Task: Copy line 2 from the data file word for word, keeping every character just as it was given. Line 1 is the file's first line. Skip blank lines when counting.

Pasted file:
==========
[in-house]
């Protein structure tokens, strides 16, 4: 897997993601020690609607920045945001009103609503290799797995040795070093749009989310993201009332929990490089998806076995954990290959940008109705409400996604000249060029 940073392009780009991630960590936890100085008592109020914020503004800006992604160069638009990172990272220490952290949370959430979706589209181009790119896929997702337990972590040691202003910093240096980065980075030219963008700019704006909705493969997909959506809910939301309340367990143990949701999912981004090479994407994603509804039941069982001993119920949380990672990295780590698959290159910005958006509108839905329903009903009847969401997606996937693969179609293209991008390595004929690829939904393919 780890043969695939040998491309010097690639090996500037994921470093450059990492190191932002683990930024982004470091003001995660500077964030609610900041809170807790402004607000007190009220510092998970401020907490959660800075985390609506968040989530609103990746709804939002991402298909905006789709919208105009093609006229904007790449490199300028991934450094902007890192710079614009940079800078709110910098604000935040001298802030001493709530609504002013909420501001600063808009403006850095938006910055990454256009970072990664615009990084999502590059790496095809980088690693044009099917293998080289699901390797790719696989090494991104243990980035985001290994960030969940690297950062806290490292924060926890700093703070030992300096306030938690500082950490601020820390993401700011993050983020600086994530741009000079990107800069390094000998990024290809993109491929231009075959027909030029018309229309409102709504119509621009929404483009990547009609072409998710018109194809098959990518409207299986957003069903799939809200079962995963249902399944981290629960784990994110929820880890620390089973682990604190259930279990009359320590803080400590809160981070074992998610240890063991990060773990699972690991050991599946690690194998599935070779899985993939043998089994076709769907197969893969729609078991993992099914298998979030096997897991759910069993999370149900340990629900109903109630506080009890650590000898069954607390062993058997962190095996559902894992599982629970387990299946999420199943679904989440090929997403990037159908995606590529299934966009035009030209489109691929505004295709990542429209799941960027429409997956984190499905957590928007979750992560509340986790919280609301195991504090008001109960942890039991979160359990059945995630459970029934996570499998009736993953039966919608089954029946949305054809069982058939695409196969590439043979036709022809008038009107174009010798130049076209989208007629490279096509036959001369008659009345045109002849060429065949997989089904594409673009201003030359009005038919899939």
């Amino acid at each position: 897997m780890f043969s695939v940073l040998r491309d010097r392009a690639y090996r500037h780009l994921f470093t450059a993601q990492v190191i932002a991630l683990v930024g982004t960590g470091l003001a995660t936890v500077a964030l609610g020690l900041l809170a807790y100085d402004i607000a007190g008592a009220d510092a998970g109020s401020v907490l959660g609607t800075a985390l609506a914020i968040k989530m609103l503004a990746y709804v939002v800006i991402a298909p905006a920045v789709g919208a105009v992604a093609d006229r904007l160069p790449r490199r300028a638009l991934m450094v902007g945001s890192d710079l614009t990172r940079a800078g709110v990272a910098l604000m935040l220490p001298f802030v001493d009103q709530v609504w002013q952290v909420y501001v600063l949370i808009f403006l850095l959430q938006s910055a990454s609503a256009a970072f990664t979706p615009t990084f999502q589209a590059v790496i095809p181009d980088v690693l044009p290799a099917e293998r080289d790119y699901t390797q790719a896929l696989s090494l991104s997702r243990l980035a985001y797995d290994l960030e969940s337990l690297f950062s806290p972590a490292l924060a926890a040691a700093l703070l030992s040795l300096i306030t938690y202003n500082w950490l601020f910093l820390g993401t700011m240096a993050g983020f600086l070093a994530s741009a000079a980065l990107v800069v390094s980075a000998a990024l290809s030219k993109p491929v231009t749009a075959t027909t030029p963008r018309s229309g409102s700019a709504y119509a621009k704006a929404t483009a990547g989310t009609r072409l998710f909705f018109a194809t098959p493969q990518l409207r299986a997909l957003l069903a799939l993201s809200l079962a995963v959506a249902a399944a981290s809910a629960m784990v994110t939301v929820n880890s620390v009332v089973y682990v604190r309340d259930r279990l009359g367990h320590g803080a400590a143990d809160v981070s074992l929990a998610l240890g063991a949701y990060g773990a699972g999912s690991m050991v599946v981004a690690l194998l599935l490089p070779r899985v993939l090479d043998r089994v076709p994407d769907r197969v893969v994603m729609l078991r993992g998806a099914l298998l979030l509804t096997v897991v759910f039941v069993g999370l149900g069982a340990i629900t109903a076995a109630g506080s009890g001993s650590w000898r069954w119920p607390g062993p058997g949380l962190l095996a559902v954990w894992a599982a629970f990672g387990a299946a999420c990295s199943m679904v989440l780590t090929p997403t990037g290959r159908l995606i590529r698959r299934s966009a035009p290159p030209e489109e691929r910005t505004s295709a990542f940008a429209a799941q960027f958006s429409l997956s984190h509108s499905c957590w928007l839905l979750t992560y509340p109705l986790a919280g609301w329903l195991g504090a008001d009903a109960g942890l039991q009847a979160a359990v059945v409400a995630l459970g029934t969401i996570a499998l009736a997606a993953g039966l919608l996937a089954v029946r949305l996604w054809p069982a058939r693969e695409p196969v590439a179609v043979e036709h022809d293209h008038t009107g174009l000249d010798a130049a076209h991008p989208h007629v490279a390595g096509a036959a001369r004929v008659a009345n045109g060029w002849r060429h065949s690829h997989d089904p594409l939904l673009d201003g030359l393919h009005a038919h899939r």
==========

């Protein structure tokens, strides 16, 4: 897997993601020690609607920045945001009103609503290799797995040795070093749009989310993201009332929990490089998806076995954990290959940008109705409400996604000249060029 940073392009780009991630960590936890100085008592109020914020503004800006992604160069638009990172990272220490952290949370959430979706589209181009790119896929997702337990972590040691202003910093240096980065980075030219963008700019704006909705493969997909959506809910939301309340367990143990949701999912981004090479994407994603509804039941069982001993119920949380990672990295780590698959290159910005958006509108839905329903009903009847969401997606996937693969179609293209991008390595004929690829939904393919 780890043969695939040998491309010097690639090996500037994921470093450059990492190191932002683990930024982004470091003001995660500077964030609610900041809170807790402004607000007190009220510092998970401020907490959660800075985390609506968040989530609103990746709804939002991402298909905006789709919208105009093609006229904007790449490199300028991934450094902007890192710079614009940079800078709110910098604000935040001298802030001493709530609504002013909420501001600063808009403006850095938006910055990454256009970072990664615009990084999502590059790496095809980088690693044009099917293998080289699901390797790719696989090494991104243990980035985001290994960030969940690297950062806290490292924060926890700093703070030992300096306030938690500082950490601020820390993401700011993050983020600086994530741009000079990107800069390094000998990024290809993109491929231009075959027909030029018309229309409102709504119509621009929404483009990547009609072409998710018109194809098959990518409207299986957003069903799939809200079962995963249902399944981290629960784990994110929820880890620390089973682990604190259930279990009359320590803080400590809160981070074992998610240890063991990060773990699972690991050991599946690690194998599935070779899985993939043998089994076709769907197969893969729609078991993992099914298998979030096997897991759910069993999370149900340990629900109903109630506080009890650590000898069954607390062993058997962190095996559902894992599982629970387990299946999420199943679904989440090929997403990037159908995606590529299934966009035009030209489109691929505004295709990542429209799941960027429409997956984190499905957590928007979750992560509340986790919280609301195991504090008001109960942890039991979160359990059945995630459970029934996570499998009736993953039966919608089954029946949305054809069982058939695409196969590439043979036709022809008038009107174009010798130049076209989208007629490279096509036959001369008659009345045109002849060429065949997989089904594409673009201003030359009005038919899939």